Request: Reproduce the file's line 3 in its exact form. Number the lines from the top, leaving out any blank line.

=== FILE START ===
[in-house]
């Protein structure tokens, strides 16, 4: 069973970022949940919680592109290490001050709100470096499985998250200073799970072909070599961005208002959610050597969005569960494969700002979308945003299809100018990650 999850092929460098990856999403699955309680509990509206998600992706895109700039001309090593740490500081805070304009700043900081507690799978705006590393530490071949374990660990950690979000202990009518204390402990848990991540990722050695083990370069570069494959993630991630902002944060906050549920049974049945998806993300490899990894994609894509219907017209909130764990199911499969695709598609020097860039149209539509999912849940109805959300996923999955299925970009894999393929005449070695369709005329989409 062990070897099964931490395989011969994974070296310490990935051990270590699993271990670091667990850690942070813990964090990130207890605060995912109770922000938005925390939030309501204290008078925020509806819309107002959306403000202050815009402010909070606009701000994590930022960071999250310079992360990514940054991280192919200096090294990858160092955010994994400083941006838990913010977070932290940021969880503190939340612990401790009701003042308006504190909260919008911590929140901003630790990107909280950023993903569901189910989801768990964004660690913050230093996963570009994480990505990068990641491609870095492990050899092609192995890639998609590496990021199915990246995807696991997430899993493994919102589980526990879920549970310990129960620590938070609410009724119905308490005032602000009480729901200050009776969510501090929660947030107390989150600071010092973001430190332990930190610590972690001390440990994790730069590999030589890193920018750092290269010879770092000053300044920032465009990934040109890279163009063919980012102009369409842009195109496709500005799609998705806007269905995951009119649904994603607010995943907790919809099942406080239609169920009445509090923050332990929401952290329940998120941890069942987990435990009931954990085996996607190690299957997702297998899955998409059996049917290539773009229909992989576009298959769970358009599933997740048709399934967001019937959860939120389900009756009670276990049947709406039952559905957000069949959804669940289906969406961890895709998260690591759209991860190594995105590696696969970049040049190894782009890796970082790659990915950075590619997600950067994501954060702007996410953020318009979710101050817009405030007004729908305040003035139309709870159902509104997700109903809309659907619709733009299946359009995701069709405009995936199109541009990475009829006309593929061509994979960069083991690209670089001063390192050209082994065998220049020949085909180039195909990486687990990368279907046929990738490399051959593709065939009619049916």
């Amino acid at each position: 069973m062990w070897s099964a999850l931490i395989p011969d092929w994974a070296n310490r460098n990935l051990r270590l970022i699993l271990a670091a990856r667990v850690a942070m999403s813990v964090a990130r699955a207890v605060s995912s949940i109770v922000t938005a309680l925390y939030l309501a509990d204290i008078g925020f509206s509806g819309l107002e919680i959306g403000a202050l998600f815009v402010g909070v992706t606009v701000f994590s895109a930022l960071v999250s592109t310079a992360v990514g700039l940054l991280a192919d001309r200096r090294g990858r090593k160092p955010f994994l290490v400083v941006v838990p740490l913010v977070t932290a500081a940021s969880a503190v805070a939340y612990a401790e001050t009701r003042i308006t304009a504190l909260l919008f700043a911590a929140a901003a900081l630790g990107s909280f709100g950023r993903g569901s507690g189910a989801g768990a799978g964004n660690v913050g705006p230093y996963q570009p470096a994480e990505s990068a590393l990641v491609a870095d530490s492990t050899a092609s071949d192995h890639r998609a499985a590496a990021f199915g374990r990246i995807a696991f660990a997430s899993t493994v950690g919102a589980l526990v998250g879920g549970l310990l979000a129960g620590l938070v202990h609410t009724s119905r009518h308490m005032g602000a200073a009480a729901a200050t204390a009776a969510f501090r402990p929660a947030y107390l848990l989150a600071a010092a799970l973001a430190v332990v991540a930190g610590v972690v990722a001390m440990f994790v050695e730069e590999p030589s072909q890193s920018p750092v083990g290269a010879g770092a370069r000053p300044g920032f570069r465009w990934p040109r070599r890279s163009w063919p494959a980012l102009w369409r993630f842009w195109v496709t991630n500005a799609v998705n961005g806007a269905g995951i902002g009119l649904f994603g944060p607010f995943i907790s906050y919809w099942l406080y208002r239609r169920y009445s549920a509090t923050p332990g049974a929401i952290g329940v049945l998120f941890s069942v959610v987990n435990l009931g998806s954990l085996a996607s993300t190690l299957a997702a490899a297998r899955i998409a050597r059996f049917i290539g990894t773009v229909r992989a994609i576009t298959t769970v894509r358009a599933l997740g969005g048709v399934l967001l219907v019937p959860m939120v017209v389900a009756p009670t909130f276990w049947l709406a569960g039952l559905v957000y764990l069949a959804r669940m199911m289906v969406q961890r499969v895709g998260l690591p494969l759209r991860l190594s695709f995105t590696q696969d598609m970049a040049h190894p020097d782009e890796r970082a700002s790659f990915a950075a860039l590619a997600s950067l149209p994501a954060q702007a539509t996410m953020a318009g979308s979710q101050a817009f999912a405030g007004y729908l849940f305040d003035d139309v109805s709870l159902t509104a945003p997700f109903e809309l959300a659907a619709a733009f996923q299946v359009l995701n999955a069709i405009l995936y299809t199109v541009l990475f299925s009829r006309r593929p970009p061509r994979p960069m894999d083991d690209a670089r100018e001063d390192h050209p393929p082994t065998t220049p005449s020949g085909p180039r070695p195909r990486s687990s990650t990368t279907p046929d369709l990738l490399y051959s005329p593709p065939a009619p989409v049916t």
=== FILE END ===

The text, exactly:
């Amino acid at each position: 069973m062990w070897s099964a999850l931490i395989p011969d092929w994974a070296n310490r460098n990935l051990r270590l970022i699993l271990a670091a990856r667990v850690a942070m999403s813990v964090a990130r699955a207890v605060s995912s949940i109770v922000t938005a309680l925390y939030l309501a509990d204290i008078g925020f509206s509806g819309l107002e919680i959306g403000a202050l998600f815009v402010g909070v992706t606009v701000f994590s895109a930022l960071v999250s592109t310079a992360v990514g700039l940054l991280a192919d001309r200096r090294g990858r090593k160092p955010f994994l290490v400083v941006v838990p740490l913010v977070t932290a500081a940021s969880a503190v805070a939340y612990a401790e001050t009701r003042i308006t304009a504190l909260l919008f700043a911590a929140a901003a900081l630790g990107s909280f709100g950023r993903g569901s507690g189910a989801g768990a799978g964004n660690v913050g705006p230093y996963q570009p470096a994480e990505s990068a590393l990641v491609a870095d530490s492990t050899a092609s071949d192995h890639r998609a499985a590496a990021f199915g374990r990246i995807a696991f660990a997430s899993t493994v950690g919102a589980l526990v998250g879920g549970l310990l979000a129960g620590l938070v202990h609410t009724s119905r009518h308490m005032g602000a200073a009480a729901a200050t204390a009776a969510f501090r402990p929660a947030y107390l848990l989150a600071a010092a799970l973001a430190v332990v991540a930190g610590v972690v990722a001390m440990f994790v050695e730069e590999p030589s072909q890193s920018p750092v083990g290269a010879g770092a370069r000053p300044g920032f570069r465009w990934p040109r070599r890279s163009w063919p494959a980012l102009w369409r993630f842009w195109v496709t991630n500005a799609v998705n961005g806007a269905g995951i902002g009119l649904f994603g944060p607010f995943i907790s906050y919809w099942l406080y208002r239609r169920y009445s549920a509090t923050p332990g049974a929401i952290g329940v049945l998120f941890s069942v959610v987990n435990l009931g998806s954990l085996a996607s993300t190690l299957a997702a490899a297998r899955i998409a050597r059996f049917i290539g990894t773009v229909r992989a994609i576009t298959t769970v894509r358009a599933l997740g969005g048709v399934l967001l219907v019937p959860m939120v017209v389900a009756p009670t909130f276990w049947l709406a569960g039952l559905v957000y764990l069949a959804r669940m199911m289906v969406q961890r499969v895709g998260l690591p494969l759209r991860l190594s695709f995105t590696q696969d598609m970049a040049h190894p020097d782009e890796r970082a700002s790659f990915a950075a860039l590619a997600s950067l149209p994501a954060q702007a539509t996410m953020a318009g979308s979710q101050a817009f999912a405030g007004y729908l849940f305040d003035d139309v109805s709870l159902t509104a945003p997700f109903e809309l959300a659907a619709a733009f996923q299946v359009l995701n999955a069709i405009l995936y299809t199109v541009l990475f299925s009829r006309r593929p970009p061509r994979p960069m894999d083991d690209a670089r100018e001063d390192h050209p393929p082994t065998t220049p005449s020949g085909p180039r070695p195909r990486s687990s990650t990368t279907p046929d369709l990738l490399y051959s005329p593709p065939a009619p989409v049916t």